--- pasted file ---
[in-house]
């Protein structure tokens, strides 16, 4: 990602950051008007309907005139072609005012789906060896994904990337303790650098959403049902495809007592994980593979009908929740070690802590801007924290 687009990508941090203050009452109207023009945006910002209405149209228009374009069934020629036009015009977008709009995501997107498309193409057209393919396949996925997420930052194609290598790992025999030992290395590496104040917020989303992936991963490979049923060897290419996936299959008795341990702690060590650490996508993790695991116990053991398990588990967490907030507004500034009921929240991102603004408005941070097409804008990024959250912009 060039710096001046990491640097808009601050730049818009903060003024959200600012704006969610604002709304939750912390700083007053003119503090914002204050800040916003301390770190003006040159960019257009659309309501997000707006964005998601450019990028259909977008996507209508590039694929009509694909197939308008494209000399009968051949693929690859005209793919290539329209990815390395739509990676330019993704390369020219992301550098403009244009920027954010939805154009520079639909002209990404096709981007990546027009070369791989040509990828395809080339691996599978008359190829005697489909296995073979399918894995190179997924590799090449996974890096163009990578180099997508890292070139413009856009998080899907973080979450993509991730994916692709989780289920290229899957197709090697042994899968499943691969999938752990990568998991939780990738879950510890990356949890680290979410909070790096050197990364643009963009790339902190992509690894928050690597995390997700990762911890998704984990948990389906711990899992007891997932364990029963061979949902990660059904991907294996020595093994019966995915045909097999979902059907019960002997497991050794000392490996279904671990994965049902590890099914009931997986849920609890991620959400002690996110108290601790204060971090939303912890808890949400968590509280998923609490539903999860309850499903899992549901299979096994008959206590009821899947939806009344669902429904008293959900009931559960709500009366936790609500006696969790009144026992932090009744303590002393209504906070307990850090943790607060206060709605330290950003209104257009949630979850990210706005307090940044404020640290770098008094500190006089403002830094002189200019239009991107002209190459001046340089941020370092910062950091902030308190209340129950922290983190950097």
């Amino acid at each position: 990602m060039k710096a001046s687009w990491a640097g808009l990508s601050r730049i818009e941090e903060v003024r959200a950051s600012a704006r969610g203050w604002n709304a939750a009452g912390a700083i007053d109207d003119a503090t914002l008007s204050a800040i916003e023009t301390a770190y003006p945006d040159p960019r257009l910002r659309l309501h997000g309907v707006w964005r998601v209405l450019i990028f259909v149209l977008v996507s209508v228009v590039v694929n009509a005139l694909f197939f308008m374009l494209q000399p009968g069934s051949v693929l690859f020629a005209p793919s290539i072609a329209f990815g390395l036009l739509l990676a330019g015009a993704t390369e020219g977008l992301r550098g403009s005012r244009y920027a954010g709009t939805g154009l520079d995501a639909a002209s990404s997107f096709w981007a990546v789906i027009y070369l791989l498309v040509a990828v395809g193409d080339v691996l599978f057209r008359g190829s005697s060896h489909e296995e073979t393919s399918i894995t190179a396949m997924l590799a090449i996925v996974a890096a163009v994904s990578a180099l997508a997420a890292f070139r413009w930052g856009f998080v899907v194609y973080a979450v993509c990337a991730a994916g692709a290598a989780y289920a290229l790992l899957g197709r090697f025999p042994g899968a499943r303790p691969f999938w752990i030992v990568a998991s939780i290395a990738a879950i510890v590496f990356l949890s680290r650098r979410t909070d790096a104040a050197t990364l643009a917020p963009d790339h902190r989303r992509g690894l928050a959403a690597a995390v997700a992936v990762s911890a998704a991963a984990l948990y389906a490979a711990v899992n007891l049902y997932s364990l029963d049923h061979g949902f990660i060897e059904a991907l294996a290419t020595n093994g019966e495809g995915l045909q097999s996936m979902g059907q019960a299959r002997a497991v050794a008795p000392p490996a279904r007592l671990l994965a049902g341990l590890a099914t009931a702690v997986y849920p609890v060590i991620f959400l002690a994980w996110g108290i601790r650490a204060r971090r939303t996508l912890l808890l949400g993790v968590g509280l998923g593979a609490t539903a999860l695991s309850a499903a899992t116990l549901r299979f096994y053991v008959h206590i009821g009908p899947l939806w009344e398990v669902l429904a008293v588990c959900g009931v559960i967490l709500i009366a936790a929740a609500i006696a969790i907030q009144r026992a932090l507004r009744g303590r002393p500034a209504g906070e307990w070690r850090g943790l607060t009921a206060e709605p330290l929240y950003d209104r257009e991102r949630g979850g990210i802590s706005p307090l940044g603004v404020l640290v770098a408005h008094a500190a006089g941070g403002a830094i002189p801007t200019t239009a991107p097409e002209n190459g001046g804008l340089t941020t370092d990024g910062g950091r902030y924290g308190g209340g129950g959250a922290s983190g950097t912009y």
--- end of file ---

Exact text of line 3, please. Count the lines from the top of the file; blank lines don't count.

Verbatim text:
């Amino acid at each position: 990602m060039k710096a001046s687009w990491a640097g808009l990508s601050r730049i818009e941090e903060v003024r959200a950051s600012a704006r969610g203050w604002n709304a939750a009452g912390a700083i007053d109207d003119a503090t914002l008007s204050a800040i916003e023009t301390a770190y003006p945006d040159p960019r257009l910002r659309l309501h997000g309907v707006w964005r998601v209405l450019i990028f259909v149209l977008v996507s209508v228009v590039v694929n009509a005139l694909f197939f308008m374009l494209q000399p009968g069934s051949v693929l690859f020629a005209p793919s290539i072609a329209f990815g390395l036009l739509l990676a330019g015009a993704t390369e020219g977008l992301r550098g403009s005012r244009y920027a954010g709009t939805g154009l520079d995501a639909a002209s990404s997107f096709w981007a990546v789906i027009y070369l791989l498309v040509a990828v395809g193409d080339v691996l599978f057209r008359g190829s005697s060896h489909e296995e073979t393919s399918i894995t190179a396949m997924l590799a090449i996925v996974a890096a163009v994904s990578a180099l997508a997420a890292f070139r413009w930052g856009f998080v899907v194609y973080a979450v993509c990337a991730a994916g692709a290598a989780y289920a290229l790992l899957g197709r090697f025999p042994g899968a499943r303790p691969f999938w752990i030992v990568a998991s939780i290395a990738a879950i510890v590496f990356l949890s680290r650098r979410t909070d790096a104040a050197t990364l643009a917020p963009d790339h902190r989303r992509g690894l928050a959403a690597a995390v997700a992936v990762s911890a998704a991963a984990l948990y389906a490979a711990v899992n007891l049902y997932s364990l029963d049923h061979g949902f990660i060897e059904a991907l294996a290419t020595n093994g019966e495809g995915l045909q097999s996936m979902g059907q019960a299959r002997a497991v050794a008795p000392p490996a279904r007592l671990l994965a049902g341990l590890a099914t009931a702690v997986y849920p609890v060590i991620f959400l002690a994980w996110g108290i601790r650490a204060r971090r939303t996508l912890l808890l949400g993790v968590g509280l998923g593979a609490t539903a999860l695991s309850a499903a899992t116990l549901r299979f096994y053991v008959h206590i009821g009908p899947l939806w009344e398990v669902l429904a008293v588990c959900g009931v559960i967490l709500i009366a936790a929740a609500i006696a969790i907030q009144r026992a932090l507004r009744g303590r002393p500034a209504g906070e307990w070690r850090g943790l607060t009921a206060e709605p330290l929240y950003d209104r257009e991102r949630g979850g990210i802590s706005p307090l940044g603004v404020l640290v770098a408005h008094a500190a006089g941070g403002a830094i002189p801007t200019t239009a991107p097409e002209n190459g001046g804008l340089t941020t370092d990024g910062g950091r902030y924290g308190g209340g129950g959250a922290s983190g950097t912009y």